Lars Hjortsberg

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Lars Hjortsberg
Lars Hjortsberg-1849.jpg
Lithography by Johan Cardon
Born Lars Hjortsberg
22 November 1772
Stockholm, Sweden
Died 8 July 1843
Nyköping, Sweden
Spouse(s) Sofia Katarina di Dosmo
Lars Hjortsberg's grave at Västra kyrkogården, Nyköping.

Lars Hjortsberg (22 November 1772 – 8 July 1843) was a Swedish actor. He is often called the greatest male actor in his country in the 19th century; he and Emilie Högquist are the best known Swedish actors from the first half of that century.


Lars Hjortsberg's father Laurentius (Lars) was employed at the court and his mother Maria Lovisa Schützer as a singer at the Opera; of their six children, two sons and two daughters where employed at the theatre or the Opera, and two of them was to become famous; Hedda Hjortsberg as a dancer, and Lars Hjortsberg as an actor.

Lars Hjortsberg was born in Stockholm, and first appeared as a child actor at the Royal Swedish Opera in 1778, at the age of six, when he played an angel with a couple of lines at the celebration of the birth of the Crown Prince in Athalie. He was noticed by the theatrically interested king, Gustav III of Sweden, who saw a great dramatic talent in him, and also hired him at the royal court as a so-called garçon bleu, a common (non noble) page boy, reader and librarian. He was employed at the Opera in 1780, and appeared in a mute part as the brother of Cora in Cora och Alonzo by Naumann at the premier of the new Opera in 1782; in 1783–1785, he was a student of Caroline Frederikke Müller, and from 1785, he was a student in the French Theatre of Bollhuset under Monvel, like other Swedish actors such as Fredrique Löwen, Maria Franck and Inga Åberg, and in 1787, he was a student in Dramatens elevskola and a member of its troupe, which performed for the king the same year.

When the Royal Dramatic Theatre was founded in 1788, he was employed there, became a member of the board of directors and continued to be counted as one of the greatest talents there, a position he kept until his death. He continued to be employed at court until the death of the king; he accompanied king Gustav to Finland during the war in 1790, on his trip to Belgium in 1791, and read to him to amuse him at his death bed after the assassination. When the actors board of directors was replaced in 1803, the fame of Hjortsberg forced the directors, who were in general very strict with the actors, forced to tolerate him to criticize them. He quit his position at the theatre after the second strike of Ulrik Torsslow and Sara Torsslow in 1834, but he soon returned and gave his last performance in 1842. He died in Nyköping.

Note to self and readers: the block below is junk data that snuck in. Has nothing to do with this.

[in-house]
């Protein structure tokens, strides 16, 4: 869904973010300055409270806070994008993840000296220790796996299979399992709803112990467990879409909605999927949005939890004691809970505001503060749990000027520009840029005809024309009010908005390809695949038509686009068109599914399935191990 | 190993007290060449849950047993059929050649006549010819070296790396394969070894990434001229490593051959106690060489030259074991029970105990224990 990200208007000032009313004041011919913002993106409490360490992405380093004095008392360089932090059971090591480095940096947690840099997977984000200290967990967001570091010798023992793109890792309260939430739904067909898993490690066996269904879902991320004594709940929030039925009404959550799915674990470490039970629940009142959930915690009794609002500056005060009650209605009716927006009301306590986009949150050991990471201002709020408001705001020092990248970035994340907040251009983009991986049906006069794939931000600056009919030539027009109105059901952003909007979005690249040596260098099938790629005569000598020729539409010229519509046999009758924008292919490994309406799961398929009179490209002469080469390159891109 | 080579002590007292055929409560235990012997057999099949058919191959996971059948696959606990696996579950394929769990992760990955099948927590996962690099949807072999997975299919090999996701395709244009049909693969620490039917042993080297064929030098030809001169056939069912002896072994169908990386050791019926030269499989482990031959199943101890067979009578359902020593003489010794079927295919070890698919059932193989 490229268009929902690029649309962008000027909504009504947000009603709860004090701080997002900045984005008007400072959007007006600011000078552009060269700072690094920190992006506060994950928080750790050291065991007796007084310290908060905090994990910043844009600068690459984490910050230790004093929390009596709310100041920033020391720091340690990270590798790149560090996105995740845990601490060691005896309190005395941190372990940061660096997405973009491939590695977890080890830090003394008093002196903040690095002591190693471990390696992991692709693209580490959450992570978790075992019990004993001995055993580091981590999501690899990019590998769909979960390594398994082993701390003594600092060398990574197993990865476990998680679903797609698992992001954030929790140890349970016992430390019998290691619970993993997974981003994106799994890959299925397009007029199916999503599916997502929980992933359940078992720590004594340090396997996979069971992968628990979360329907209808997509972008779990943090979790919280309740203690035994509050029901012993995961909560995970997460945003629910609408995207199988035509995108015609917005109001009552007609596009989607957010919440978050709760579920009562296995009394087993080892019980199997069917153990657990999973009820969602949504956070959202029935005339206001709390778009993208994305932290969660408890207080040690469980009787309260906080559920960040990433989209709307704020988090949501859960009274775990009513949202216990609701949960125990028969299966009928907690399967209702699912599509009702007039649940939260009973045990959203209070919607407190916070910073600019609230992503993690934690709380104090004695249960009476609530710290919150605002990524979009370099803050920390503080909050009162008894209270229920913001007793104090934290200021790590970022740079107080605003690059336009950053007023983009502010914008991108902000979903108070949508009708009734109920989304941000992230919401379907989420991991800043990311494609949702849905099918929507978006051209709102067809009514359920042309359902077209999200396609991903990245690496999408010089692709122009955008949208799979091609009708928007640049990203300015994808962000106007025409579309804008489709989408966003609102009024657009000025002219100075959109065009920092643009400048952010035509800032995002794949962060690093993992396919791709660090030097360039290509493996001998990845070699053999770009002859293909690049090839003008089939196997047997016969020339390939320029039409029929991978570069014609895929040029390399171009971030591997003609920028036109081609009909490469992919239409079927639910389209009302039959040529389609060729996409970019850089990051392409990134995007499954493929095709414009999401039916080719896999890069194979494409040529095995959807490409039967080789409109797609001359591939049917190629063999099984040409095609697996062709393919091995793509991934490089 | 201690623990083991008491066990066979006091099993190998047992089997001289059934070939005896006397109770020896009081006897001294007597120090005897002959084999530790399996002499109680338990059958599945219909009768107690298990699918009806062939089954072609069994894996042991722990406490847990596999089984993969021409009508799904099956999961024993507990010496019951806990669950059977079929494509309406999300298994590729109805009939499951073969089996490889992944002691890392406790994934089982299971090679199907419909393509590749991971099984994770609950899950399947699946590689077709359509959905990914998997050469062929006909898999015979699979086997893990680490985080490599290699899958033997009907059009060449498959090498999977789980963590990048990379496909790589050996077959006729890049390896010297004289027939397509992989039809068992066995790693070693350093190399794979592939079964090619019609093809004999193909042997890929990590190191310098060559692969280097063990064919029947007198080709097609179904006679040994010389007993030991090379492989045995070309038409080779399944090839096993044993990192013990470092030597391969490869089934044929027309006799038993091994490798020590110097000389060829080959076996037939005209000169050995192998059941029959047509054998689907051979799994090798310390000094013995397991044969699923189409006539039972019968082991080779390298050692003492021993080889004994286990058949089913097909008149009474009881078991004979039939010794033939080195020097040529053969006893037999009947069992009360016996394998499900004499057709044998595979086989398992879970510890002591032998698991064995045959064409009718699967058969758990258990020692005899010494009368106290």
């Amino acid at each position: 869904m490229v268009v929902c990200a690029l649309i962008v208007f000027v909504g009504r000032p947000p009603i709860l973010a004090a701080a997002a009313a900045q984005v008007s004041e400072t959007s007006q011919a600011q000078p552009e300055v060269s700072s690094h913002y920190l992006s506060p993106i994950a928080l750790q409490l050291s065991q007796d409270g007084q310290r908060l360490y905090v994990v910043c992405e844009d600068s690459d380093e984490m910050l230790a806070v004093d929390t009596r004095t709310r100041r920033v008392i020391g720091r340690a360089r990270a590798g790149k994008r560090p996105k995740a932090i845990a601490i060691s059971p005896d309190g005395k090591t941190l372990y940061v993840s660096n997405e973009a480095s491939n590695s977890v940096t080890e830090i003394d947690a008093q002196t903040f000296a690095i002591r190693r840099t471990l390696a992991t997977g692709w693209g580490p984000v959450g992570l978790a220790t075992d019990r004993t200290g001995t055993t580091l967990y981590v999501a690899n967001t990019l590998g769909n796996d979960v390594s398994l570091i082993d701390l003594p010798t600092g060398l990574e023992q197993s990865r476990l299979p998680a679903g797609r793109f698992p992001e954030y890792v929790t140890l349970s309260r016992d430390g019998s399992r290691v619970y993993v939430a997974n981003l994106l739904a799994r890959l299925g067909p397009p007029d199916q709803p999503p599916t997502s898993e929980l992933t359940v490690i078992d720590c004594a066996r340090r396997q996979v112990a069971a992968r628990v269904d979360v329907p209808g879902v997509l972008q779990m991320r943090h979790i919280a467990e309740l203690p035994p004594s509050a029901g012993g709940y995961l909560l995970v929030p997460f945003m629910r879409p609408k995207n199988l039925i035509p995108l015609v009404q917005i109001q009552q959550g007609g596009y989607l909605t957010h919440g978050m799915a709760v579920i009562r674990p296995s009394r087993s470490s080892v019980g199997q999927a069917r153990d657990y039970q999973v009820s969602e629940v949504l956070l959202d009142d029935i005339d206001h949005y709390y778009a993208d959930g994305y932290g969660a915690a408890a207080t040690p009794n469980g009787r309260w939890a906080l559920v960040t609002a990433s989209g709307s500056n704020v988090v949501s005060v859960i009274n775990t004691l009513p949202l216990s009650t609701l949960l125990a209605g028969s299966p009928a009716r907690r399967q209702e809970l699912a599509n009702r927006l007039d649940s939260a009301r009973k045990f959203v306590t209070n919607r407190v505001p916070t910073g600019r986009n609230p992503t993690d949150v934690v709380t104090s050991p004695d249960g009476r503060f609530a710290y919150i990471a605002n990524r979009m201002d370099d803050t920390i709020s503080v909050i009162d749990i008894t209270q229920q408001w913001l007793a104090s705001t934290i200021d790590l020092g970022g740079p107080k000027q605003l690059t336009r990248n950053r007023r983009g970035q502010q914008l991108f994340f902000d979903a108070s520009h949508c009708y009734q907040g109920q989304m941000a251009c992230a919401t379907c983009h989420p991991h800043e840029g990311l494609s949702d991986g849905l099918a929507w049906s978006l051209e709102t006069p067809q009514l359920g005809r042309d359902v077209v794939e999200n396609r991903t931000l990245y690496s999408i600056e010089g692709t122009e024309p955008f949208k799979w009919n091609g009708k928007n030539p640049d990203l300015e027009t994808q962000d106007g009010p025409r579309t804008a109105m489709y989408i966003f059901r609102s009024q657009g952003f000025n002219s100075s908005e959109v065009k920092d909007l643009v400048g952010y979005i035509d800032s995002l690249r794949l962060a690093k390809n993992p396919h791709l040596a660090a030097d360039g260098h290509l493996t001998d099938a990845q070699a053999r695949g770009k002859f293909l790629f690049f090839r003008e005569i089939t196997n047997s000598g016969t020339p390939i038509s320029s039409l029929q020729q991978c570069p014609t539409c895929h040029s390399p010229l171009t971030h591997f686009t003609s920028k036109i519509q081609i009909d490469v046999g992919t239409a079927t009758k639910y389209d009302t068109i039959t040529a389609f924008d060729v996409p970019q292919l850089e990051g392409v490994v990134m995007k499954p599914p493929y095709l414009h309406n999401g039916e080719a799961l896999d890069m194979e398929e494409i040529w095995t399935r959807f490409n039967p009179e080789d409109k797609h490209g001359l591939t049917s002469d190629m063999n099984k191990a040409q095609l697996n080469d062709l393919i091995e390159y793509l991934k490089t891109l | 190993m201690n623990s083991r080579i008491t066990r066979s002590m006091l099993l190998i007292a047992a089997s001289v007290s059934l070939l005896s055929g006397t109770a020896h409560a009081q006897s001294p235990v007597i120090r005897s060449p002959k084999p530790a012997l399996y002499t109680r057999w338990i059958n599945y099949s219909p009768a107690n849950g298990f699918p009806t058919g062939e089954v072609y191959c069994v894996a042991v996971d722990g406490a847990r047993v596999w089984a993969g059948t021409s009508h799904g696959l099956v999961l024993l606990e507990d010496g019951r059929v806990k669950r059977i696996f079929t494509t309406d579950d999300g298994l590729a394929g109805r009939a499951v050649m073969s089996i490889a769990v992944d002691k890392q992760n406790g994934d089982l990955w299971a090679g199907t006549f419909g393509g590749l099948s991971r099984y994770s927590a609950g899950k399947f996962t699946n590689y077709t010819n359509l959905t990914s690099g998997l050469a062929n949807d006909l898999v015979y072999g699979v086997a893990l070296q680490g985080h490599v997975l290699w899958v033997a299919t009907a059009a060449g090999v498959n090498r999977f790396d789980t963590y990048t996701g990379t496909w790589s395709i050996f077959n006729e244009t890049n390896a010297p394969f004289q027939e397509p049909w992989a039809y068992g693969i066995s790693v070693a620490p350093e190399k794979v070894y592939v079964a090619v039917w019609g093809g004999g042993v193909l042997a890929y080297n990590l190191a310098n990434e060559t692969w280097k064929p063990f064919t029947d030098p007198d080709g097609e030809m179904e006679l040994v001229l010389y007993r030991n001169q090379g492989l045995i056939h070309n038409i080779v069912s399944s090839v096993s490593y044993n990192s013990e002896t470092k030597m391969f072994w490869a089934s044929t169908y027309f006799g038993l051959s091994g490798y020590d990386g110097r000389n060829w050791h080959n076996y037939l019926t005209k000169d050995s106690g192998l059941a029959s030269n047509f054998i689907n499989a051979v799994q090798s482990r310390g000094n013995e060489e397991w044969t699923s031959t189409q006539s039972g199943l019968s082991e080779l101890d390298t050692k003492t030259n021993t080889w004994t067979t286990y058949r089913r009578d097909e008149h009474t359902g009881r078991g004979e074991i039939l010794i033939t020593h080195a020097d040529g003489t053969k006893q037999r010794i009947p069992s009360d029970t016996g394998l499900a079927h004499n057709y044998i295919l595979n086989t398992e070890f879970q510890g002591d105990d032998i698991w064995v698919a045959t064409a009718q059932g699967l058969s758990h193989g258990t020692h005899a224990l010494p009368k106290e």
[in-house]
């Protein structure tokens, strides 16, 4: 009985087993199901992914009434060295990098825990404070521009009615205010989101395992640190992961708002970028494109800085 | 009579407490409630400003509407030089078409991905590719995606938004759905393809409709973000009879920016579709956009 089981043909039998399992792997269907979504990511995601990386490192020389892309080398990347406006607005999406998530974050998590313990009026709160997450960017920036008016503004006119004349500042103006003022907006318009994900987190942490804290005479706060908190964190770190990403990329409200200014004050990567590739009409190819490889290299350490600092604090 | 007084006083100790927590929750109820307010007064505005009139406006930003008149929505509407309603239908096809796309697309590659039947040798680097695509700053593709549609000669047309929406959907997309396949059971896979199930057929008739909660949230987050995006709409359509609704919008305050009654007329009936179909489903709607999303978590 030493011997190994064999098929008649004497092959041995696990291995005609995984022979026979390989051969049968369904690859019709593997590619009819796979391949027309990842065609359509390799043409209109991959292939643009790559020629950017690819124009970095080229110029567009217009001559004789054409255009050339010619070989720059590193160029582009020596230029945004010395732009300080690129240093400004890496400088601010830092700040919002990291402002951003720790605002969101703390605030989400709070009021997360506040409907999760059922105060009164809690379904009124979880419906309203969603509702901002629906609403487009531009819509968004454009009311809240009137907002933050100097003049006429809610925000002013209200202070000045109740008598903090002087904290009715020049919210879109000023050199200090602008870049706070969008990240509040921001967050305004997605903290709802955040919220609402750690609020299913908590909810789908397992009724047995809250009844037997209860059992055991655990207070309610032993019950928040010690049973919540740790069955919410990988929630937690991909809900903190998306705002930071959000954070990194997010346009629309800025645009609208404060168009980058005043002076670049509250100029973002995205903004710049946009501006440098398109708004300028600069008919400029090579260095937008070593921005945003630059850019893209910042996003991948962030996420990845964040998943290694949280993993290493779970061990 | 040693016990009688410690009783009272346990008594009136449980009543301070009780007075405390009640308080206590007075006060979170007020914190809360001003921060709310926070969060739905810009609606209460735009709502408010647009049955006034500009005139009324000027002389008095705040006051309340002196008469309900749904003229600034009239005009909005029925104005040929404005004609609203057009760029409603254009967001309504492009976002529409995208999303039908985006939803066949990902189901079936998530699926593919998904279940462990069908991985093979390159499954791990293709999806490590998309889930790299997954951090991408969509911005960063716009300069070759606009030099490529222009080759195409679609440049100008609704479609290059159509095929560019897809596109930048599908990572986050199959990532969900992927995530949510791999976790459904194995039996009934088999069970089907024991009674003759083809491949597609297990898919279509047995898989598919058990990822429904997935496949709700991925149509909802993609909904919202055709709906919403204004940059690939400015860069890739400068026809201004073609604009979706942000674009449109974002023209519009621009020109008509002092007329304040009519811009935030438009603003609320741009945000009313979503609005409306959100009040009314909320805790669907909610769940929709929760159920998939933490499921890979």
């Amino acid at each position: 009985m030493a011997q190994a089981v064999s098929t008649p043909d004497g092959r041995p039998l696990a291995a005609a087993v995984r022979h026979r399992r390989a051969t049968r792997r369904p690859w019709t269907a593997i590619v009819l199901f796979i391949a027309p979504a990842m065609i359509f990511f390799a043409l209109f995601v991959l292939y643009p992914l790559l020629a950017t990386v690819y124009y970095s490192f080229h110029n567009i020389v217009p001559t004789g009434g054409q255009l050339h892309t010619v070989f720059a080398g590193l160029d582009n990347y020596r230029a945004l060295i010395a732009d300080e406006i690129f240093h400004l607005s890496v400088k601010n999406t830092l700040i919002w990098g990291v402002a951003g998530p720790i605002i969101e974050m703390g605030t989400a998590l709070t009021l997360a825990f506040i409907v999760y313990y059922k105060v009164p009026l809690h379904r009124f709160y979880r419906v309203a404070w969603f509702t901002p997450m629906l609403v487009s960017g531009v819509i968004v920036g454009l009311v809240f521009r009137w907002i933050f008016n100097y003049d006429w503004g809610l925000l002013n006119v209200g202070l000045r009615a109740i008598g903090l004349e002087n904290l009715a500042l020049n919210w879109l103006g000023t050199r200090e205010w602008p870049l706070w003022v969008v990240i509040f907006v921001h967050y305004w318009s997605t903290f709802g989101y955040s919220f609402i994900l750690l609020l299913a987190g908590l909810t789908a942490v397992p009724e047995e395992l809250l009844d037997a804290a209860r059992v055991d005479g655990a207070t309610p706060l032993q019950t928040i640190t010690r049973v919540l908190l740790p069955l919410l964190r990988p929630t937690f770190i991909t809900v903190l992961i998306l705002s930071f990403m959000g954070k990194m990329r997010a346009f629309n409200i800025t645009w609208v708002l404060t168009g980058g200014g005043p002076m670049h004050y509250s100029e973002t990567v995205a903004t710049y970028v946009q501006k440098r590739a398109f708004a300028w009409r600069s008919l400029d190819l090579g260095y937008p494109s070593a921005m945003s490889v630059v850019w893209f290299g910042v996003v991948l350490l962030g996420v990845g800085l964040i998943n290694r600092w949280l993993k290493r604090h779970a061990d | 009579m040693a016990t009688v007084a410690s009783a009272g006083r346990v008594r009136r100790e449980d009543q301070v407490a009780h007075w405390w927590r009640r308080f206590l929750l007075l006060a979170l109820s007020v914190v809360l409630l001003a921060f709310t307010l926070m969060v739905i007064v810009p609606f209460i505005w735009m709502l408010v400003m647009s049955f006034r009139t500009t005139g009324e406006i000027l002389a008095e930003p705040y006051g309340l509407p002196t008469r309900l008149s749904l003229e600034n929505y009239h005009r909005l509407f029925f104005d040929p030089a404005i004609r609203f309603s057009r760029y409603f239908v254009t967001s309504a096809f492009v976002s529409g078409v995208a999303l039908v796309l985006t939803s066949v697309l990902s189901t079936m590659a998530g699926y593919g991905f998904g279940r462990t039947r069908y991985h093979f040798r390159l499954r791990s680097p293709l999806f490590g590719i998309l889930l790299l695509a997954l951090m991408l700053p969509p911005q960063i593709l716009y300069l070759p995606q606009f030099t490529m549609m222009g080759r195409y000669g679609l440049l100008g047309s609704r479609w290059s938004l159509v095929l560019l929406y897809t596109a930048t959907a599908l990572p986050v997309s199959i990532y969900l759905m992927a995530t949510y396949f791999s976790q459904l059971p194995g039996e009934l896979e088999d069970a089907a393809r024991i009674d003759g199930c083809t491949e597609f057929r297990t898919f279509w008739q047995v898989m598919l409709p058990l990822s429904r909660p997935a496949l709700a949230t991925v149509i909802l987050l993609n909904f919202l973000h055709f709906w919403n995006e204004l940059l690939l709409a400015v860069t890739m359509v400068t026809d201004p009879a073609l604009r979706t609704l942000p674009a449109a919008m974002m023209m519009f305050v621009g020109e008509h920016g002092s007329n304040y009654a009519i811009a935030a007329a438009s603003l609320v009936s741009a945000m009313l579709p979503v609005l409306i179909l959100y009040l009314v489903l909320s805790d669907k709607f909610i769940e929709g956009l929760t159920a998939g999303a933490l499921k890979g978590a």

Lars Hjortsberg was very appreciated in comedies, and one of his most popular roles were as Polycarpus in Kronfogdarne, a play in which he made a great success.

In 1793, the old building of Bollhuset was torn down, and the Royal Dramatic Theatre moved to the old palace Makalös, called the Arsenal Theatre. In 24 November 1825, the Arsenal Theatre burned down; the fire begun in the middle of the performance, and Lars Hjortsberg discovered it, went out on the stage, interrupted the play and informed the audience from the stage. The building was old and built in such a way, with narrow passages and only one exit, that could have led to many casualties; but Hjortsberg led the evacuation with such calmness and efficiency that no one was killed, which made him a hero in the eyes off the public, who greeted him with great applause at his next performance at the building at the Royal Swedish Opera, were the Royal Dramatic Theatre would now also be located.

Lars Hjortsbeg was the brother of the popular ballet dancer Hedda Hjortsberg; his brother, Magnus Hjortsberg, was also an actor, but never as well known as his brother ans sister. He married the dancer Sofia Katarina di Dosmo, daughter to an Italian employee of the royal stables, and became the father of Carl Edvard Hjortsberg, (1804–1857), also an actor at the Royal Dramatic Theatre (from 1826) and married to the noted actor Fanny Westerdahl.

See also[edit]


  • Erik Näslund and Elisabeth Sörenson, "Kungliga Dramatiska Teatern 1788-1988".
  • Agneta Pleijel, "Kungens komediant"
  • Georg Nordensvan, "Svensk teater och svenska skådespelare".
  • Svenska män och kvinnor, uppslagsverk
  • Gidlunds förlag, "Ny svensk teaterhistoria. Teater före 1800."